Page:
After Spotify filed a complaint against Apple earlier this week, Apple has today released a statement trying to address Spotify’s claims.

According to the statement:

What Spotify is demanding is something very different. After using the App Store for years to dramatically grow their business, Spotify seeks to keep all the benefits of the App Store ecosystem — including the substantial revenue that they draw from the App Store’s customers — without making any contributions to that marketplace. At the same time, they distribute the music you love while making ever-smaller contributions to the artists, musicians and songwriters who create it — even going so far as to take these creators to court.

and

Spotify wouldn’t be the business they are today without the App Store ecosystem, but now they’re leveraging their scale to avoid contributing to maintaining that ecosystem for the next generation of app entrepreneurs. We think that’s wrong.

Great points, but the statement complete sidesteps why the company disallows apps to mention other available payment models. I think Apple is fair in asking for a 30% cut for payments made through the App Store, but Spotify (and other apps) should also be allowed to tell their users that they can purchase the same subscriptions, using other payment methods, sometimes cheaper, from the service’s own website. Apple itself says that many Spotify users are free users and Apple is fine not getting any revenue from them. For any revenue Spotify receives outside of the App Store payment system, Apple shouldn’t need to ask for a cut.

Moreover, Spotify wouldn’t be in this tough position if Apple didn’t have its music streaming service, with substantial unfair advantages over Apple, offered at the same price as Spotify. Right now, Apple offers a competitor service on the same platform as Spotify, at the same price as Spotify, and has substantial advantages that users like.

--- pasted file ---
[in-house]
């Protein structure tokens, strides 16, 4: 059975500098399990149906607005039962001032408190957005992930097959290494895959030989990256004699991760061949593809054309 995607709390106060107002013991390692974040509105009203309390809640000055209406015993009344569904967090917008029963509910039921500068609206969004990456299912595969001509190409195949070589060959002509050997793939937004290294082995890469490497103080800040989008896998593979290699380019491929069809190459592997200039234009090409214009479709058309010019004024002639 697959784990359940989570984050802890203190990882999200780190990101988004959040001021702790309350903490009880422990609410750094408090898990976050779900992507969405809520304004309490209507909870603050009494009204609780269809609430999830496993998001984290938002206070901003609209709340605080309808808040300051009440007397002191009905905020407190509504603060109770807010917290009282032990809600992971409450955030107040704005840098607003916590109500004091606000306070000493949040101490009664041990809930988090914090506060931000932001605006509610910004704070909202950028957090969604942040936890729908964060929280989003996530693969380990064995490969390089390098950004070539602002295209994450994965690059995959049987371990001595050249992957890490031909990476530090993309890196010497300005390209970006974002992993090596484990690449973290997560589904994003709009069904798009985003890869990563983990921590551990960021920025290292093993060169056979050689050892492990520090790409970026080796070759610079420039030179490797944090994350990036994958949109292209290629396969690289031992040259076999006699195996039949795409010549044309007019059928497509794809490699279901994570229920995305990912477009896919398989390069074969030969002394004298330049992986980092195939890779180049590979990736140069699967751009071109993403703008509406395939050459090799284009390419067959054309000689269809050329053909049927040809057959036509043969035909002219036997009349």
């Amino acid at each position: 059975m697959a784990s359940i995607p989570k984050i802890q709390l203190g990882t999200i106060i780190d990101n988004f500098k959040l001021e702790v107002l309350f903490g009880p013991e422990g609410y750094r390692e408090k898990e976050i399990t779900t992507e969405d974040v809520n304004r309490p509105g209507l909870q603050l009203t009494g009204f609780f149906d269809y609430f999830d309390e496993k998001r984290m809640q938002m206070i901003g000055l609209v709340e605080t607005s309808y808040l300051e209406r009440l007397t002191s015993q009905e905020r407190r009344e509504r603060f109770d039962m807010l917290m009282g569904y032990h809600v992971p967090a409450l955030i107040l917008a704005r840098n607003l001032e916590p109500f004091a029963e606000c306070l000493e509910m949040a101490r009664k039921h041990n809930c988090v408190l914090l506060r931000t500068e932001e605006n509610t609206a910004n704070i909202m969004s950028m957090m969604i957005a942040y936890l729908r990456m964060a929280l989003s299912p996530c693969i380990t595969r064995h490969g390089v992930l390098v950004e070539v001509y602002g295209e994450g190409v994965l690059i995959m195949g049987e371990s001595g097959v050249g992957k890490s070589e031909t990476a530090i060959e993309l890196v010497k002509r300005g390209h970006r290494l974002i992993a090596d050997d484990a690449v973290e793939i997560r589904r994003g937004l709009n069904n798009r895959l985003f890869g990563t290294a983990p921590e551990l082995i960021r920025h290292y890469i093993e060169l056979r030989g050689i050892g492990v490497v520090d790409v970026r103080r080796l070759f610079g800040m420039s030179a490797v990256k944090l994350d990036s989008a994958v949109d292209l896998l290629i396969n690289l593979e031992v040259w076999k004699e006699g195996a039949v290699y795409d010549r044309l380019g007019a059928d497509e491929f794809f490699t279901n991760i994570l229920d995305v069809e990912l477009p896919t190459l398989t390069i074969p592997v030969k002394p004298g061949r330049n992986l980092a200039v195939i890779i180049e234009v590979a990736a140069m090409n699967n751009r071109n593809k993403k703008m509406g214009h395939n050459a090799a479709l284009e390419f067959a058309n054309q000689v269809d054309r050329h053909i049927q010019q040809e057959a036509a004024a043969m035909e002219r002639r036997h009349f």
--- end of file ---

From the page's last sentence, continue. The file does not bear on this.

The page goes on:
Spotify has announced that it has filed a complaint against Apple with the European Commission (EC), the regulatory body responsible for keeping competition fair and nondiscriminatory.

Daniel Ek, founder and CEO of Spotify, writes:

In recent years, Apple has introduced rules to the App Store that purposely limit choice and stifle innovation at the expense of the user experience—essentially acting as both a player and referee to deliberately disadvantage other app developers. After trying unsuccessfully to resolve the issues directly with Apple, we’re now requesting that the EC take action to ensure fair competition.

and

We aren’t seeking special treatment. We simply want the same treatment as numerous other apps on the App Store, like Uber or Deliveroo, who aren’t subject to the Apple tax and therefore don’t have the same restrictions.

More power to Spotify!

The company has created a lovely website called Time to Play Fair that shows a timeline of all the ridiculous App Store policies that Apple has in place as well as the rejections that Spotify has faced over the years.

Lars Rehm, writing for Digital Photography Review:

The main camera on the back features a total of five Zeiss-branded lenses which all come with an equivalent focal length of 28mm, an F1.8 aperture and a 12MP image sensors. Three of the latter are monochrome, two are RGB sensors. A sixths module captures additional depth information of the scene.

As ridiculous as it looks, this thing is very real and I’m actually looking forward to seeing samples from this phone.

Writankar Mukherjee & Sagar Malviya reporting for ETtech:

In an email to customers, Aramex India country manager Hector Crasto said: “Aramex is entering into a strategic relationship with Delhivery, who shall take over the domestic business of Aramex India. Accordingly, effective March 1, 2019, Aramex India will be discontinuing its domestic operations.”

Crasto wrote that Aramex in India will focus on its global competencies of express and freight and will continue the international business in the country. “However, as part of our strategic arrangement the pick-up/delivery of the shipment in India shall be done by Delhivery,” the email said.

The deal is set to be effective starting March 1st, 2019. I wonder how this is going to affect Aramex’s deal with dbrand.